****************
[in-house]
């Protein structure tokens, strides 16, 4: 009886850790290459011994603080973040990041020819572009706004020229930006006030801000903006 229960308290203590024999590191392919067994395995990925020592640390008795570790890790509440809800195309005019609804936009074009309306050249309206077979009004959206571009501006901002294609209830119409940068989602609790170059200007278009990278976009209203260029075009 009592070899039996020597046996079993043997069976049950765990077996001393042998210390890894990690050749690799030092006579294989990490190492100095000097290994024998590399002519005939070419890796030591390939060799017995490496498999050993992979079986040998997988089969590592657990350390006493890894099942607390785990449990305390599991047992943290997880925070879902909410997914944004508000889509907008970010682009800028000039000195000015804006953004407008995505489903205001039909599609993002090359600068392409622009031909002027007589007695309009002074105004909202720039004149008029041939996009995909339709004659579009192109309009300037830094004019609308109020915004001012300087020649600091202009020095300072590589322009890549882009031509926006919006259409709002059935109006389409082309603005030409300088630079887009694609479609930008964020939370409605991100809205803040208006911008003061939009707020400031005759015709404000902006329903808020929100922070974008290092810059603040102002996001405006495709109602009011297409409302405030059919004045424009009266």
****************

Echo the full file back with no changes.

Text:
[in-house]
């Protein structure tokens, strides 16, 4: 009886850790290459011994603080973040990041020819572009706004020229930006006030801000903006 229960308290203590024999590191392919067994395995990925020592640390008795570790890790509440809800195309005019609804936009074009309306050249309206077979009004959206571009501006901002294609209830119409940068989602609790170059200007278009990278976009209203260029075009 009592070899039996020597046996079993043997069976049950765990077996001393042998210390890894990690050749690799030092006579294989990490190492100095000097290994024998590399002519005939070419890796030591390939060799017995490496498999050993992979079986040998997988089969590592657990350390006493890894099942607390785990449990305390599991047992943290997880925070879902909410997914944004508000889509907008970010682009800028000039000195000015804006953004407008995505489903205001039909599609993002090359600068392409622009031909002027007589007695309009002074105004909202720039004149008029041939996009995909339709004659579009192109309009300037830094004019609308109020915004001012300087020649600091202009020095300072590589322009890549882009031509926006919006259409709002059935109006389409082309603005030409300088630079887009694609479609930008964020939370409605991100809205803040208006911008003061939009707020400031005759015709404000902006329903808020929100922070974008290092810059603040102002996001405006495709109602009011297409409302405030059919004045424009009266």